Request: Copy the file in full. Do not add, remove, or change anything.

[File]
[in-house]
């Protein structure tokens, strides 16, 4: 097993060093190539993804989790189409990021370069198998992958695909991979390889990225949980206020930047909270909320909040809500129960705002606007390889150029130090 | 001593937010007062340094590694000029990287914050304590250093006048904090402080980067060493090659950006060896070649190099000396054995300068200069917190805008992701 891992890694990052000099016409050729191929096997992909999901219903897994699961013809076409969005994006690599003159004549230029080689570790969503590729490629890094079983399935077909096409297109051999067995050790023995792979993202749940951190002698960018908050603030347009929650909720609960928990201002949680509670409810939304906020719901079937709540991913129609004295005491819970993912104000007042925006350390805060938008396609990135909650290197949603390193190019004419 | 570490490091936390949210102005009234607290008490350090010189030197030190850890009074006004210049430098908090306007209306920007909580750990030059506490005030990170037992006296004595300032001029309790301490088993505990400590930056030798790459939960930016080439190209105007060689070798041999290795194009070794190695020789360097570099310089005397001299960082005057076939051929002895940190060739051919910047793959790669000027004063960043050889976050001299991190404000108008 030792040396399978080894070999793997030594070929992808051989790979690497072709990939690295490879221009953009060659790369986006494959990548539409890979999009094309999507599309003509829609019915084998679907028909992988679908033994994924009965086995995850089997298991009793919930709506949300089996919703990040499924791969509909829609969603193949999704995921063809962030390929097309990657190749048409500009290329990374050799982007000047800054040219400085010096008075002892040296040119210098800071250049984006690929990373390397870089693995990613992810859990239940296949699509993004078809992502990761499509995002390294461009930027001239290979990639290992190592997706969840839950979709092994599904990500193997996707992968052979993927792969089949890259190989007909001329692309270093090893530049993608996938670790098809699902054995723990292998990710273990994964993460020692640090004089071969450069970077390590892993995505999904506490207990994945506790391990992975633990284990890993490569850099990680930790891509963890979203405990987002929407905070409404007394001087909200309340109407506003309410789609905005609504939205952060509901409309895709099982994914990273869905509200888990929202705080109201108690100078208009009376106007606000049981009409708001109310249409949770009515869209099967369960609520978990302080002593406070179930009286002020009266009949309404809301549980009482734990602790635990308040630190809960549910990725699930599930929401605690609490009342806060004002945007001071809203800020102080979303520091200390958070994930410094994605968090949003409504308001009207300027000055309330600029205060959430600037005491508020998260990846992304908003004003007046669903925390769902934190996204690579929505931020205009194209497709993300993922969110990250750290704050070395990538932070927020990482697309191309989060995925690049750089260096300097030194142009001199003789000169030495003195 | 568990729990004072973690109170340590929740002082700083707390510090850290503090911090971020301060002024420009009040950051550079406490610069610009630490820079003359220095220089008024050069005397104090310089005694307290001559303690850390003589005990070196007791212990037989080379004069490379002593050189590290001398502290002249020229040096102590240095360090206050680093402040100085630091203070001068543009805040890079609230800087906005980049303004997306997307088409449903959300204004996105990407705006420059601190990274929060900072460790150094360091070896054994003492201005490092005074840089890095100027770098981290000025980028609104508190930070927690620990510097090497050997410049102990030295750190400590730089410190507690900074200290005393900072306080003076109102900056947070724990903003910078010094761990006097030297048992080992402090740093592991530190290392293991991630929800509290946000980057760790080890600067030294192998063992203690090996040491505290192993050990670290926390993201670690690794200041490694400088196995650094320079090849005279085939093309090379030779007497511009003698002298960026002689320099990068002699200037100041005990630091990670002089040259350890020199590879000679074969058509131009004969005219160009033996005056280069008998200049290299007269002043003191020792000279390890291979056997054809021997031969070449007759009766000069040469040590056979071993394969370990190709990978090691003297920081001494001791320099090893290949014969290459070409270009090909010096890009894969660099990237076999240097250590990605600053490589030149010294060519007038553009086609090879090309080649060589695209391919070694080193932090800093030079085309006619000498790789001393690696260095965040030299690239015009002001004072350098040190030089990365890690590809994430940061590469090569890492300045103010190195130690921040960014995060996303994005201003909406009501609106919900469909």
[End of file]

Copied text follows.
[in-house]
């Protein structure tokens, strides 16, 4: 097993060093190539993804989790189409990021370069198998992958695909991979390889990225949980206020930047909270909320909040809500129960705002606007390889150029130090 | 001593937010007062340094590694000029990287914050304590250093006048904090402080980067060493090659950006060896070649190099000396054995300068200069917190805008992701 891992890694990052000099016409050729191929096997992909999901219903897994699961013809076409969005994006690599003159004549230029080689570790969503590729490629890094079983399935077909096409297109051999067995050790023995792979993202749940951190002698960018908050603030347009929650909720609960928990201002949680509670409810939304906020719901079937709540991913129609004295005491819970993912104000007042925006350390805060938008396609990135909650290197949603390193190019004419 | 570490490091936390949210102005009234607290008490350090010189030197030190850890009074006004210049430098908090306007209306920007909580750990030059506490005030990170037992006296004595300032001029309790301490088993505990400590930056030798790459939960930016080439190209105007060689070798041999290795194009070794190695020789360097570099310089005397001299960082005057076939051929002895940190060739051919910047793959790669000027004063960043050889976050001299991190404000108008 030792040396399978080894070999793997030594070929992808051989790979690497072709990939690295490879221009953009060659790369986006494959990548539409890979999009094309999507599309003509829609019915084998679907028909992988679908033994994924009965086995995850089997298991009793919930709506949300089996919703990040499924791969509909829609969603193949999704995921063809962030390929097309990657190749048409500009290329990374050799982007000047800054040219400085010096008075002892040296040119210098800071250049984006690929990373390397870089693995990613992810859990239940296949699509993004078809992502990761499509995002390294461009930027001239290979990639290992190592997706969840839950979709092994599904990500193997996707992968052979993927792969089949890259190989007909001329692309270093090893530049993608996938670790098809699902054995723990292998990710273990994964993460020692640090004089071969450069970077390590892993995505999904506490207990994945506790391990992975633990284990890993490569850099990680930790891509963890979203405990987002929407905070409404007394001087909200309340109407506003309410789609905005609504939205952060509901409309895709099982994914990273869905509200888990929202705080109201108690100078208009009376106007606000049981009409708001109310249409949770009515869209099967369960609520978990302080002593406070179930009286002020009266009949309404809301549980009482734990602790635990308040630190809960549910990725699930599930929401605690609490009342806060004002945007001071809203800020102080979303520091200390958070994930410094994605968090949003409504308001009207300027000055309330600029205060959430600037005491508020998260990846992304908003004003007046669903925390769902934190996204690579929505931020205009194209497709993300993922969110990250750290704050070395990538932070927020990482697309191309989060995925690049750089260096300097030194142009001199003789000169030495003195 | 568990729990004072973690109170340590929740002082700083707390510090850290503090911090971020301060002024420009009040950051550079406490610069610009630490820079003359220095220089008024050069005397104090310089005694307290001559303690850390003589005990070196007791212990037989080379004069490379002593050189590290001398502290002249020229040096102590240095360090206050680093402040100085630091203070001068543009805040890079609230800087906005980049303004997306997307088409449903959300204004996105990407705006420059601190990274929060900072460790150094360091070896054994003492201005490092005074840089890095100027770098981290000025980028609104508190930070927690620990510097090497050997410049102990030295750190400590730089410190507690900074200290005393900072306080003076109102900056947070724990903003910078010094761990006097030297048992080992402090740093592991530190290392293991991630929800509290946000980057760790080890600067030294192998063992203690090996040491505290192993050990670290926390993201670690690794200041490694400088196995650094320079090849005279085939093309090379030779007497511009003698002298960026002689320099990068002699200037100041005990630091990670002089040259350890020199590879000679074969058509131009004969005219160009033996005056280069008998200049290299007269002043003191020792000279390890291979056997054809021997031969070449007759009766000069040469040590056979071993394969370990190709990978090691003297920081001494001791320099090893290949014969290459070409270009090909010096890009894969660099990237076999240097250590990605600053490589030149010294060519007038553009086609090879090309080649060589695209391919070694080193932090800093030079085309006619000498790789001393690696260095965040030299690239015009002001004072350098040190030089990365890690590809994430940061590469090569890492300045103010190195130690921040960014995060996303994005201003909406009501609106919900469909």